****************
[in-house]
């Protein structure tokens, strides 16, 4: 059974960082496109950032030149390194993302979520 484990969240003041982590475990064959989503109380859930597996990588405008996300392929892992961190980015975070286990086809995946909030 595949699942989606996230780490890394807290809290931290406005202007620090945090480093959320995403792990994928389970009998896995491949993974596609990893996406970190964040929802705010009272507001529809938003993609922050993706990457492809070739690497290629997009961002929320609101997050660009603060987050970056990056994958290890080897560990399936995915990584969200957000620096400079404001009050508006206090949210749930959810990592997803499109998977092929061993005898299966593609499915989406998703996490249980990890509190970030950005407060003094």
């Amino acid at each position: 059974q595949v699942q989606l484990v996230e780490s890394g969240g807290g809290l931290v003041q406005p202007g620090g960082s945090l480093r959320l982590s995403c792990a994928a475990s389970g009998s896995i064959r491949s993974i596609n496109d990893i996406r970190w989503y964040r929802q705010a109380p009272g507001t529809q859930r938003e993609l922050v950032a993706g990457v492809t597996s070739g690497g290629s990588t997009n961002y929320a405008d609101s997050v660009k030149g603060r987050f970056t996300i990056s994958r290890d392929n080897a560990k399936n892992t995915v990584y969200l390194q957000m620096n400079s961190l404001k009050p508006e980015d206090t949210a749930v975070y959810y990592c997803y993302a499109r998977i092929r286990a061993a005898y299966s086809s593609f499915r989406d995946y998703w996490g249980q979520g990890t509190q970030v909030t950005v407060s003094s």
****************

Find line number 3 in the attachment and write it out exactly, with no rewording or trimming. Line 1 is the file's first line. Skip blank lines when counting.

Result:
């Amino acid at each position: 059974q595949v699942q989606l484990v996230e780490s890394g969240g807290g809290l931290v003041q406005p202007g620090g960082s945090l480093r959320l982590s995403c792990a994928a475990s389970g009998s896995i064959r491949s993974i596609n496109d990893i996406r970190w989503y964040r929802q705010a109380p009272g507001t529809q859930r938003e993609l922050v950032a993706g990457v492809t597996s070739g690497g290629s990588t997009n961002y929320a405008d609101s997050v660009k030149g603060r987050f970056t996300i990056s994958r290890d392929n080897a560990k399936n892992t995915v990584y969200l390194q957000m620096n400079s961190l404001k009050p508006e980015d206090t949210a749930v975070y959810y990592c997803y993302a499109r998977i092929r286990a061993a005898y299966s086809s593609f499915r989406d995946y998703w996490g249980q979520g990890t509190q970030v909030t950005v407060s003094s």